Sunday, May 25, 2008

Art Space Talk: Jeff Koegel

Jeff Koegel's paintings appear to mesh aspects of contemporary western architecture with the Japanese wabi-sabi aesthetic of impermanence and imperfection-- infused with a counter-culture edge. His landscapes have no boundaries in that they are mapped out by his own imagination. These worlds, a reflection of our own, are open to interpretation. Jeff has exhibited in the United States and Europe. His work has been displayed at Scope London and Scope LA.

Penthouse, acrylic on canvas, 48 x 72 in., 2007

Brian Sherwin: Jeff, can you recall your years as a student? I understand that you graduated from Cal State Fullerton's School of Visual Arts in 1985. What was the program like at that time? Did you have any influential instructors? What is your opinion about the academic study of art?

Jeff Koegel: I started as an architecture major at Cal Poly Pomona. I realized that I was most interested in two-dimensional work - drawing, symbols, information design - and I was lured by work being done in Europe by designers like Neville Brody and Peter Saville, so I moved into graphic design. My studies were an important part of growing up for me.
The work was more idea and message oriented than skills oriented, even though I did a great deal of drawing (there were no computers used in design at the time). Something of significance that I came away with was an awareness of how imagery has worked through history and continues, increasingly, to effect the way we interpret ourselves and the world.
Truce, acrylic on canvas, 48 x 70 in., 2006

BS: What about other influences? Are you influenced by any specific artists or art movements? Are you influenced by music? Tell us about your influences and why they have made an impact of your art...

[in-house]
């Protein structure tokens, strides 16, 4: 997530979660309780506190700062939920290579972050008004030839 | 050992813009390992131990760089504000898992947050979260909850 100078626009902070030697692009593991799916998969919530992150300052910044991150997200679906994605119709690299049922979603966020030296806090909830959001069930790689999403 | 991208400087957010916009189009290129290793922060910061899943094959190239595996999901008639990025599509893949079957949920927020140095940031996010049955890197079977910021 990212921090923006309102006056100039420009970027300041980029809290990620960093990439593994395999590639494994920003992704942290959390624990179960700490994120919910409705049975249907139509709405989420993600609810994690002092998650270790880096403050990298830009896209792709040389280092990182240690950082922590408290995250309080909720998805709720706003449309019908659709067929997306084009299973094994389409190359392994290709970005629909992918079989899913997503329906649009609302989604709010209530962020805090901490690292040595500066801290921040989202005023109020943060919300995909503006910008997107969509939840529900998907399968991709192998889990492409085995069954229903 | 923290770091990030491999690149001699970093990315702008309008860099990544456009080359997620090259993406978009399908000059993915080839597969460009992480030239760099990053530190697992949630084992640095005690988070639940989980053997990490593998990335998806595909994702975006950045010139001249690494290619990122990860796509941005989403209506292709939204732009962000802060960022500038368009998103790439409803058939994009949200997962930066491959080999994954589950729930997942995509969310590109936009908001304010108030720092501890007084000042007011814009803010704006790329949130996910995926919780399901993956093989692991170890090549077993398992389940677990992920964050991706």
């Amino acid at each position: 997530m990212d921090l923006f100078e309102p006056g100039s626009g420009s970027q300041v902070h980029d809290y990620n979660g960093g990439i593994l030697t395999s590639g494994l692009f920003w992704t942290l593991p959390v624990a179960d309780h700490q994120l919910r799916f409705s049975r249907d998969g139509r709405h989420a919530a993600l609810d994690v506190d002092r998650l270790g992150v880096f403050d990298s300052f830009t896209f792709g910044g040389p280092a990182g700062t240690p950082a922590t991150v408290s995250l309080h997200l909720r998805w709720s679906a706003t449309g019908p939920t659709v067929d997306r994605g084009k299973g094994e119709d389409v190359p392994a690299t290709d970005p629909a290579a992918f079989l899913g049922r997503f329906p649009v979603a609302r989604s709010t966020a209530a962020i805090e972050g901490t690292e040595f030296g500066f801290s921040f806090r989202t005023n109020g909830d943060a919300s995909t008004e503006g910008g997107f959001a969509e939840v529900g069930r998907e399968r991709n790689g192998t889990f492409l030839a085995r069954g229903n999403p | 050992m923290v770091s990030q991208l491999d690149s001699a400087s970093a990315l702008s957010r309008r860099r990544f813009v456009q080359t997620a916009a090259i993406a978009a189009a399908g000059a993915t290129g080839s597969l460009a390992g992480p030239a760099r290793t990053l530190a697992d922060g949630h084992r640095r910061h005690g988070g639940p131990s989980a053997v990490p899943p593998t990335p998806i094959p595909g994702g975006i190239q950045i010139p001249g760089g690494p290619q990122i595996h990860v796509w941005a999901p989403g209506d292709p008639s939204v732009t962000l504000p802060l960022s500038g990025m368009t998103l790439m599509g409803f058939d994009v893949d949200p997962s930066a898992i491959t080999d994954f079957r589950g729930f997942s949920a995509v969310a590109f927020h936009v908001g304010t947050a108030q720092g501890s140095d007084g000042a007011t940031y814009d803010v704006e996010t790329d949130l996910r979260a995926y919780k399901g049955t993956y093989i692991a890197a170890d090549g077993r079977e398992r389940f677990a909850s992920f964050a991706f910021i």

JK: I've always responded strongly to music. As a teenager in the late seventies I felt alienated by the music that permeated everything - corporate rock and disco, both of which seemed to be products created for middle-aged people by middle-aged record and entertainment executives. When I discovered underground music (Clash, Pistols, Velvet Underground, Iggy) that a few college radio stations were playing, it was a powerful message to me - that there are people who use their imagination and refuse to be limited by convention, and they have something to say that is actually relevant to me.
Nobody that I knew was listening to this music, in fact it was scorned by almost everyone. Then came a wave of powerfully original bands playing in LA - Black Flag, Minutemen, Germs - and in my neighborhood a good scene cropped up with bands like Adolescents, Social Distortion, Agent Orange, to name a few - creating an island of like-minded kids which became my circle of friends. The music had nothing to do with the mainstream, except to question it, and It didn't exist for a market. It existed for the creators and their friends.
Some of the best visual art to come out the scene was done by Gee Vaucher, who created a whole visual identity around an anarchist band from England called Crass, but my favorite work came from LA's Raymond Pettibon, who created all the art for his brother's band, Black Flag, and continues today producing work appreciated on a world-class level, still clearly retaining a connection to his early roots.